and all other doctrines that have been relied thereon for the dispossession of
lands and the subjugation of non-Christian peoples from their initial use to
Several years ago the United Church of Christ, Hawai'i Conference, passed a
resolution which resolves that: "President Paul Sherry on behalf of the United
Church of Christ urges and calls upon people of conscience in the Roman
Catholic hierarchy and in other organized religions to persuade Pope John Paul
II to revoke the Papal Bulls Dum Diversas of 1452 [Romanus Pontifex of 1455]
and Inter Caetera of 1493..."
On November 26th I attended an Anoka-Hennepin Indian Education Parent
Committee and Indian Education Staff public hearing. It was held in Anoka,
Minnesota. The "Rum River" finds its confluence with the Mississippi River
in Anoka. During the hearing I addressed the committee and staff and spoke
about the work I am are doing to change Minnesota's derogatory names that are
offensive to Indian people.
I was asked a lot of questions, therefore, I was allowed to address the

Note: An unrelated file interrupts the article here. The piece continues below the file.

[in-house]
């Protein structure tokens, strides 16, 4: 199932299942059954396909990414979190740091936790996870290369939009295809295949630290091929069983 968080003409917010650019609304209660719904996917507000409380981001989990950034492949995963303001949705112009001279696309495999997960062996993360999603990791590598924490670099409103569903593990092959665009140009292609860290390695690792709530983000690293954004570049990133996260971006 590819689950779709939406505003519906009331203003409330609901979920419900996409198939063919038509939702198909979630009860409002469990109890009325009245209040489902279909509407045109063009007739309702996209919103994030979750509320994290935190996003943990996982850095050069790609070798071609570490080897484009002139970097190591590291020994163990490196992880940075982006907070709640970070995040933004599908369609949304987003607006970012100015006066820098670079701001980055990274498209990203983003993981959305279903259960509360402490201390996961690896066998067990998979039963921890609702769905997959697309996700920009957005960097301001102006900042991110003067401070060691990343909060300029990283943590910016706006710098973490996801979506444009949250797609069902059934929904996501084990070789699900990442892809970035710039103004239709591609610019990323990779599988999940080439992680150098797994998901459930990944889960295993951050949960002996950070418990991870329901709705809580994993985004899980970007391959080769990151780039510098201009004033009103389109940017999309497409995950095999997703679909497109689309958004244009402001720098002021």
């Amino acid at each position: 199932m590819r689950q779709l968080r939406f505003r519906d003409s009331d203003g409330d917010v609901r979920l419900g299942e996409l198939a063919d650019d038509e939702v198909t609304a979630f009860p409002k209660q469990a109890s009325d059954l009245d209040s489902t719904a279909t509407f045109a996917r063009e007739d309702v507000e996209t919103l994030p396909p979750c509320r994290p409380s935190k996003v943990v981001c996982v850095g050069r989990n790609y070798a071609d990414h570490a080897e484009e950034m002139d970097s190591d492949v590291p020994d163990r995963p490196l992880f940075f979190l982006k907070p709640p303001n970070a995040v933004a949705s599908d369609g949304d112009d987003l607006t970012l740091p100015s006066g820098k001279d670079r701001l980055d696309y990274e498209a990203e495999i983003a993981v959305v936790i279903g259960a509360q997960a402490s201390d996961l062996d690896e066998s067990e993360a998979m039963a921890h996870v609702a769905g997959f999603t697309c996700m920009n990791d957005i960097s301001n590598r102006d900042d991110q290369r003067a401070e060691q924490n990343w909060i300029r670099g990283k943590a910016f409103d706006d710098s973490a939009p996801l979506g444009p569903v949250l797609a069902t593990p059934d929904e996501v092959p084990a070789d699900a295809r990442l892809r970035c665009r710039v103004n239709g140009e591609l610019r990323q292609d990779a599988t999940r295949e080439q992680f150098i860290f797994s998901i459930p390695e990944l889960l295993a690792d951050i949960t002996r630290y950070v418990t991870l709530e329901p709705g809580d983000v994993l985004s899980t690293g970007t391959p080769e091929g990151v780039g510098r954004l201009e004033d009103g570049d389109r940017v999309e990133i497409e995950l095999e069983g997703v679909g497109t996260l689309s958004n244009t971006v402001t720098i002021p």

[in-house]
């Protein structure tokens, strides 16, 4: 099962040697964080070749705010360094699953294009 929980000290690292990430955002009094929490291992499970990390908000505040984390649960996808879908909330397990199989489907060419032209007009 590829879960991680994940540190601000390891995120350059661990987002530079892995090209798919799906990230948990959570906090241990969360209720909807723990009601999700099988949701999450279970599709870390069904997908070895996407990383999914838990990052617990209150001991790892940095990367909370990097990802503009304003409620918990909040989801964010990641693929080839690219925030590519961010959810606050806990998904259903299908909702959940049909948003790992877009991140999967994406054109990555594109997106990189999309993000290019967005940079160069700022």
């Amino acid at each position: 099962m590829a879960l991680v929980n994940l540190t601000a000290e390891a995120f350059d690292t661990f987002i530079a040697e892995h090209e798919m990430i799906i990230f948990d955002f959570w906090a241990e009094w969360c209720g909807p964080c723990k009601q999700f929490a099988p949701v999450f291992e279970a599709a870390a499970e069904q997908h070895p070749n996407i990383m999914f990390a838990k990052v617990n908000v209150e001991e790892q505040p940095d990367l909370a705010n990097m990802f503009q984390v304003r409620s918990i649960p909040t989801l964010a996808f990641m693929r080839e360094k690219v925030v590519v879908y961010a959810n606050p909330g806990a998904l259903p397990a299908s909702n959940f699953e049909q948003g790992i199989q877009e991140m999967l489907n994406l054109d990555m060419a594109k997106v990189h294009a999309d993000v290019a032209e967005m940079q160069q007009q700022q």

committee and staff for about twenty minutes. I told them about Jim Anderson's
and my two hour meeting with the mayor of Anoka, I spoke about the progress we
made toward [fully] establishing an Anoka Dakota Unity Alliance. I also
mentioned that we are trying to influence the City of Anoka to sponsor Anoka
Pow Wows, cross-cultural educational programs, blend spirituality services,
etc.. Jim Anderson is the Cultural Chair for the Mendota Mdewakanton Dakota
Community and leading Minnesota Dakota activist.
I also spoke about a U.N. World Conference Against Racism Conference
that identifies two 15th century Papal bulls as the source of white
racism against indigenous peoples. In addition, I mentioned that there is an
international movement to influence the Vatican to revoke these Papal bulls.
I told them that I have been corresponding with internationally renowned
indigenous activists and internationally renowned multi-cultural educators